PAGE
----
Kukla's Korner Hockey
from Dave Stubbs of the Montreal Gazette,
Travis Moen never saw it coming Monday night, the skate of Ottawa’s Matt Cullen carving into his face like a scalpel.
“It hit me so fast, I didn’t have time to be scared,” the Canadiens forward said Thursday, speaking in the team’s Bell Centre dressing room after a brief morning skate.
Moen’s injury is a grotesque sight, a beautiful/macabre template for any horror-movie makeup artist.
His Canadiens cap, pulled tightly over his forehead, did little to disguise a ragged stretch of about 50 sutures that begins above the bridge of his nose, curves through his left eyebrow, dips into his eyelid and meanders to the corner of and below the eye.
continued with picture…
Word is Moen was treated at the Bell Centre and looks like he will be ok.
from Robyn Norwood of the LA Times,
The final indignity came in the shootout, when goaltender Jonas Hiller appeared to have made the game-winning save against Brian Gionta only to lift his left leg and allow the puck to trickle into the net.
One shooter later, Tomas Plekanec made good on Montreal’s second chance by scoring the shootout winner to hand the Ducks their third loss since the Olympic break.
Here is the Gionta shootout goal…
from Arpon Basu of The Daily Hab-It,
Considering Lapierre is a first-time offender, and also considering some of the other suspensions handed out this season, I found the punishment a little harsh. But I only thought it was a bit too severe because of all the other times the NHL has come down very lightly on players this season. Four games for that dangerous hit Lapierre laid on Nichol, when looked at in a vacuum, appears more than fair. In fact, it’s probably too light.
Then I figured I should see what exactly constitutes a play worthy of such a suspension this season, so I decided to look at every play that earned the perpetrator at least a three-game vacation this season. I’ll let you be the judge.
thanks to Habs Inside/Out for the pointer
from Sean Gordon of the Globe and Mail,
Visualize, if you will, being skilled enough at something that you rise to the top 0.5 per cent of your craft or profession and are paid millions as a consequence.
Now do it backward.
This is essentially what dozens of NHL defencemen are required to do on a nightly basis.
Roughly three in 10 NHL rearguards are right-handed shots (the split is 65 per cent/35 per cent in favour of port-side shooters), but given that half the available jobs are on the right side of the ice, lots of players are being asked to play on the opposite side from where they learned the game.
This is no small matter.
Some old hands, like Anaheim’s Scott Niedermayer and Philadelphia’s Chris Pronger, adjusted long ago, but others say it doesn’t feel natural even years later.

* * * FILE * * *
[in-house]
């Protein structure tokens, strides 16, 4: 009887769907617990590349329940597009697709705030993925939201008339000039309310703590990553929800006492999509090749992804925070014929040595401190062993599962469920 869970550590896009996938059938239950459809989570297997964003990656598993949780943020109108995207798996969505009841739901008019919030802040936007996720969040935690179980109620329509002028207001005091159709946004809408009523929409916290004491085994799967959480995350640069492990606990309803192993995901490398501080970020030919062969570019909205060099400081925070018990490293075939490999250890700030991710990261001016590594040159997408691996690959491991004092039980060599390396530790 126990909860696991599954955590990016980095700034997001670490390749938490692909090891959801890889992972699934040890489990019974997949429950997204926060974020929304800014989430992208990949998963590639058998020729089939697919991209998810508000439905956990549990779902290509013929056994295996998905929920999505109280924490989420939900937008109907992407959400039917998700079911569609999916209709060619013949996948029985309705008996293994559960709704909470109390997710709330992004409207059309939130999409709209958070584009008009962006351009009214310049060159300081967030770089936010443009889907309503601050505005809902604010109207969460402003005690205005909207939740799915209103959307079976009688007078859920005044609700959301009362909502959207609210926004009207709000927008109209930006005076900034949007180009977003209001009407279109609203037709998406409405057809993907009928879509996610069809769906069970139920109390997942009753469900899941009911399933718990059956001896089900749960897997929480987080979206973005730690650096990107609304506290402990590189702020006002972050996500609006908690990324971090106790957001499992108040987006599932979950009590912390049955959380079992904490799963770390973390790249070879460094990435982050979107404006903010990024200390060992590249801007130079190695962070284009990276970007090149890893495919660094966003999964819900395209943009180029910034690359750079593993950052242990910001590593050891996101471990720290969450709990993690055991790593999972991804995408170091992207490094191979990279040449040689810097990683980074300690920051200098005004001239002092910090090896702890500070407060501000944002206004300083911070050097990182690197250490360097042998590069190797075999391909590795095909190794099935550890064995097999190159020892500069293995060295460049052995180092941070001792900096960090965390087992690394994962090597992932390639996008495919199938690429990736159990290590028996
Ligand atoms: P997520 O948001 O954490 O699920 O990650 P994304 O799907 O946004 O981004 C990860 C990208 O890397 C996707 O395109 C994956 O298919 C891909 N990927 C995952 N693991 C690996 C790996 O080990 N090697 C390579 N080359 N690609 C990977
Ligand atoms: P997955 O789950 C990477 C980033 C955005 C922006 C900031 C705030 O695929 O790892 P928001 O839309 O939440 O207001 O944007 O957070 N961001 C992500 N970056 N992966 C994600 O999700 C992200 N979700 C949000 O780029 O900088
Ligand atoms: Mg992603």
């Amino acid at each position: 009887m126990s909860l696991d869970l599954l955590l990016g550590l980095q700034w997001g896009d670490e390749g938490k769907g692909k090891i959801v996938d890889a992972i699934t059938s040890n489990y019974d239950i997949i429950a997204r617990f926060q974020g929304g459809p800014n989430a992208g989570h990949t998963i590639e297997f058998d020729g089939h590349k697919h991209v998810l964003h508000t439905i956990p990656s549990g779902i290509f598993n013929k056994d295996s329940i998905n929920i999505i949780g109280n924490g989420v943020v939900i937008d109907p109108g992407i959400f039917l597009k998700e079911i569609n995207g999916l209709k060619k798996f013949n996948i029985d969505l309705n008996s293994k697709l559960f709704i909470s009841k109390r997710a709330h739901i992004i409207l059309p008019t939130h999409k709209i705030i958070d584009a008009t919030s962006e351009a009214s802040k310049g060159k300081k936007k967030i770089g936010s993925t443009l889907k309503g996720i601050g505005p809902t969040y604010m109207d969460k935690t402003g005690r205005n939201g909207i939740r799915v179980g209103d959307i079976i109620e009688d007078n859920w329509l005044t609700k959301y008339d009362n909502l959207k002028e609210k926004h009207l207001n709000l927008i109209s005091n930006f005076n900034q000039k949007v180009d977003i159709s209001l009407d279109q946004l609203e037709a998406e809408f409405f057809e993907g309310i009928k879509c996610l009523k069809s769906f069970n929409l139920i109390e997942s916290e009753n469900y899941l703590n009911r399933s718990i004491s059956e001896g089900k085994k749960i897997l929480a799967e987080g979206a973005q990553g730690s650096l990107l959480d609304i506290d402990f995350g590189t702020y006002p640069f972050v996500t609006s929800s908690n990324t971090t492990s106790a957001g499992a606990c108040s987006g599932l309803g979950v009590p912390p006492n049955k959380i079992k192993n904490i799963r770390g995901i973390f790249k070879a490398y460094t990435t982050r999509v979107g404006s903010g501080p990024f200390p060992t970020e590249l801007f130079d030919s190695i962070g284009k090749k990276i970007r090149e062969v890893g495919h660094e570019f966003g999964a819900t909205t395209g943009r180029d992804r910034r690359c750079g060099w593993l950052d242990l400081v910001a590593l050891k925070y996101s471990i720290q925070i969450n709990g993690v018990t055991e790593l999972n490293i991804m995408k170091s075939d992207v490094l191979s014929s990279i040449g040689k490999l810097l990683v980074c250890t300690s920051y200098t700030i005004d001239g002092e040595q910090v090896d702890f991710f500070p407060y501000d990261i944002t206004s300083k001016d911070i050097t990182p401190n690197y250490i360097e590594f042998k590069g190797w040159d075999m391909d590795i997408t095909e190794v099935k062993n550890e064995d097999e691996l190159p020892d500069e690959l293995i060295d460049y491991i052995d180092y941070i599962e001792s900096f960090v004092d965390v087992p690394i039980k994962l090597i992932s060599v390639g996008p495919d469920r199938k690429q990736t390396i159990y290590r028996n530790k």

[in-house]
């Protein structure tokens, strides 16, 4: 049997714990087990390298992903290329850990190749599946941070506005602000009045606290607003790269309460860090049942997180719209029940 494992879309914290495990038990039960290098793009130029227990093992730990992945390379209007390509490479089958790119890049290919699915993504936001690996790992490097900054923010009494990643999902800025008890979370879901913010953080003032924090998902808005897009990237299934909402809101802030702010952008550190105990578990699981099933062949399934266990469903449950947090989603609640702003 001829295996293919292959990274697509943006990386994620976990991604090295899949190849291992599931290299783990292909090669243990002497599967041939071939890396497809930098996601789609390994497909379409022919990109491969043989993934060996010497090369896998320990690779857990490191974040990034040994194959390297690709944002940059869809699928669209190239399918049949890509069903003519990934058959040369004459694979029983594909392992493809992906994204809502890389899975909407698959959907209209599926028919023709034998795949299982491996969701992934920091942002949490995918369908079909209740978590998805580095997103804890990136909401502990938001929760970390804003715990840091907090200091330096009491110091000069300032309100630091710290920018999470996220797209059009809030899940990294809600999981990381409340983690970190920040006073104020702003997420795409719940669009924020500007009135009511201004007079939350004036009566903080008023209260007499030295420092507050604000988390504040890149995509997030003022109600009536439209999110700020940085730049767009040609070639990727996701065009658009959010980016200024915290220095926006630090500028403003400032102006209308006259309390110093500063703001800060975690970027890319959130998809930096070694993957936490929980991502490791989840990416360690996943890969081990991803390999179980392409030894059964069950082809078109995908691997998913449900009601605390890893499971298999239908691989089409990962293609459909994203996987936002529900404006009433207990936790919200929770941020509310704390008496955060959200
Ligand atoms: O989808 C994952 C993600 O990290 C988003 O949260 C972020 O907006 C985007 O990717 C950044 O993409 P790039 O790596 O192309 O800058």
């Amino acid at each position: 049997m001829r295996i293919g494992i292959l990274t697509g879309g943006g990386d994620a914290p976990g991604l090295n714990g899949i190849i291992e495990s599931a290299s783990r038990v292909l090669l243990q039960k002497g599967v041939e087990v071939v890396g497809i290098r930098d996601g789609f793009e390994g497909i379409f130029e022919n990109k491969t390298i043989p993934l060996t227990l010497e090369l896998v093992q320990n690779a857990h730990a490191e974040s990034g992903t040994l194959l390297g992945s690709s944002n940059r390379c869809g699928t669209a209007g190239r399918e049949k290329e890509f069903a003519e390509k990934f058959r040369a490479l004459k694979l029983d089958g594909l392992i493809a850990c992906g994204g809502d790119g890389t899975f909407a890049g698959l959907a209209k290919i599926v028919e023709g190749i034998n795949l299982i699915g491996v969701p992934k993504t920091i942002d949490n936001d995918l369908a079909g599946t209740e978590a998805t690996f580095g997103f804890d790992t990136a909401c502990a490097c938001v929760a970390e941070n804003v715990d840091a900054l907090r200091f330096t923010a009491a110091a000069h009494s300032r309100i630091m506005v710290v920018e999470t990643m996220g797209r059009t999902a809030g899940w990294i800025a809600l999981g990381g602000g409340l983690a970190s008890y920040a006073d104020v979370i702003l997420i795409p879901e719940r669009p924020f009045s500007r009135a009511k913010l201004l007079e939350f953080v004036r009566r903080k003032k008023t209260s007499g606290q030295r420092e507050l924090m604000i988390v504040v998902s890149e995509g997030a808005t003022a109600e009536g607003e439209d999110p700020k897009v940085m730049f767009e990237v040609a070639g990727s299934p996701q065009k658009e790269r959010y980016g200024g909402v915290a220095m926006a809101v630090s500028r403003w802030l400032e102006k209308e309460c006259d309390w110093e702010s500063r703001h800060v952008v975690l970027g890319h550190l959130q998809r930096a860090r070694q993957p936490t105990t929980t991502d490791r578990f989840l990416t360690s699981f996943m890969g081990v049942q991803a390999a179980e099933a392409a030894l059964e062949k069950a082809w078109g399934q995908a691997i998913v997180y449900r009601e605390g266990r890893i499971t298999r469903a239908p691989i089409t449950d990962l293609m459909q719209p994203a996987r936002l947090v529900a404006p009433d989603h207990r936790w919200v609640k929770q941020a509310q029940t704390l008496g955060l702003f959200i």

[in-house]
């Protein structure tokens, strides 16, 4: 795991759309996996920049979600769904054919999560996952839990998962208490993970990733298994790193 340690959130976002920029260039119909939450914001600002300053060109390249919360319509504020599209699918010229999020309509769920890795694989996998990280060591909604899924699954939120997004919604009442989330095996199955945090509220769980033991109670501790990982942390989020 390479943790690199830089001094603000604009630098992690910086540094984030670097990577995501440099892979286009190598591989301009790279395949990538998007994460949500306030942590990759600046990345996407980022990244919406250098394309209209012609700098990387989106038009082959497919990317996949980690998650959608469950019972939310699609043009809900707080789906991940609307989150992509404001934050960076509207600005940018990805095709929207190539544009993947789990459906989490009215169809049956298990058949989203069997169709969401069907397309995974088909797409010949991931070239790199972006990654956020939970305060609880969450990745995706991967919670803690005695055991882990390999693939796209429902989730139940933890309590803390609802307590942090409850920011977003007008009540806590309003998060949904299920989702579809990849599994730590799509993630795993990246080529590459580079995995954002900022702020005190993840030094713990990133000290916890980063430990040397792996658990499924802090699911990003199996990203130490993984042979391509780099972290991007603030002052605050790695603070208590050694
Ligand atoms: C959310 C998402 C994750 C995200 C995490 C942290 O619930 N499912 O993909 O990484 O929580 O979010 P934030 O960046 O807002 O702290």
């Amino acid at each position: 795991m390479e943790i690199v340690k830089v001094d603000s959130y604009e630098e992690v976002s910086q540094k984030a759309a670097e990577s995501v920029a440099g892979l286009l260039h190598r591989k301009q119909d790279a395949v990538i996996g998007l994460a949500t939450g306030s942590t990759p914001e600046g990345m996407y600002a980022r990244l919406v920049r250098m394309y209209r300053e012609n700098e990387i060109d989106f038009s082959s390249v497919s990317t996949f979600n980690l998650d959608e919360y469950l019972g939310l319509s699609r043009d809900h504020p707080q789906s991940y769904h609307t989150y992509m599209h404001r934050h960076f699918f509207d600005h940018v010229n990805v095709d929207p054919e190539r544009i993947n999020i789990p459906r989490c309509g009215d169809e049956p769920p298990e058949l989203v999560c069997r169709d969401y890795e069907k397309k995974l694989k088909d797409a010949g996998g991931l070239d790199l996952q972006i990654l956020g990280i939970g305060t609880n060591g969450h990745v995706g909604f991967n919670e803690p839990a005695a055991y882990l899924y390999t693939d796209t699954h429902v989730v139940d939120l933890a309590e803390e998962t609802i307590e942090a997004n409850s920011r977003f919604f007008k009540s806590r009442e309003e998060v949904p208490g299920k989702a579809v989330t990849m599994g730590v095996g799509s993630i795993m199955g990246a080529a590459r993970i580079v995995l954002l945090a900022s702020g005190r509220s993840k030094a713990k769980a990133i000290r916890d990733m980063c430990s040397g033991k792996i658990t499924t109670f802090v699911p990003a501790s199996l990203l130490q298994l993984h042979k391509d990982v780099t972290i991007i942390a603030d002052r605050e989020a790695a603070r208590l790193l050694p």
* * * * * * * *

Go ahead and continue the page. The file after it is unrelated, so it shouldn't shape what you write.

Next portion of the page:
TORONTO (March 5, 2010) – Montreal Canadiens forward Maxim Lapierre has been suspended for four games, without pay, for a late hit on San Jose Sharks forward Scott Nichol during NHL game #949, last night, the National Hockey league announced today.
Under the terms of the Collective Bargaining Agreement, and based on his average annual salary, Lapierre will forfeit $14,248.72. The money goes to the Players’ Emergency Assistance Fund.
At 1:50 of the third period, Lapierre knocked Nichols into the end boards with a late, careless hit. Nichol was injured on the play and did not return to the game. No penalty was assessed on the play.
The Sharks took exception to a play in the third period where Maxim Lapierre knocked an off balance Scott Nichol sending him hard into the end boards. A scuffle between the two teams ensued.
Nichol lay on the ice for a time before getting up on his own, but he left the game and did not return.
Lapierre was not assessed a penalty on the play.
After the game Sharks’ head coach Todd McLellan told the Mercury News he thought the hit was “a missed call and a real dangerous play.”
Sharks’ defenceman Dan Boyle had a similar view.
“There was, as far as I’m concerned, a really dirty hit on our guy Scott Nichol.” said Boyle. “Pushing a guy from behind into the boards, I have not seen the reply yet, but you can paralize a guy and there is no place for that in hockey.”
Watch the hit below…
“The trade deadline comes up [March 3], and it’s going to be very interesting to see what’s going to happen,” Roenick said on “The Waddle & Silvy Show.” “Especially with a guy in Montreal who is playing unbelievably up here [at the Olympics for Slovakia], and wants a trade because of the goalie situation with [Carey] Price.
“Halak wants out. Chicago would be a perfect place for a guy like Halak to be traded to, free up a little cap space maybe, but also get a goaltender who could push you over the top and win a Cup.”
from Dave Stubbs of the Montreal Gazette,
Jaroslav Halak seems in the mood for confession, so it’s worth a shot: “What’s your greatest weakness, Jaro? Low stick-side? Five-hole? High glove-side?” “No,” the Canadiens goaltender says without a heartbeat’s hesitation. “It’s chocolate milk. Since I was a kid, I’ve had to have it every morning. Half a litre now, at home and on the road.
“When I started walking, I had a chocolate milk in my hand. When I was a baby, I had it in my bottle.” Halak laughs and leans back in his chair, chatting late afternoon this week in a Crescent St. restaurant. He is drinking tea.
“But my bottle on top of the net,” he says, “is just water.”
continue for a look at Halak…
from Nick Kypreos Twitter,
Trade. Fla..Dom Moore to mtl for 2nd round pick.
added 6:37pm, via Bob McKenzie tweet,
I can confirm Fla has traded centre Dominic Moore to Montreal for a second round draft in 2011, pending trade call with NHL.
About Kukla's Korner Hockey
Paul Kukla founded Kukla’s Korner in 2005 and the site has since become the must-read site on the ‘net for all the latest happenings around the NHL.
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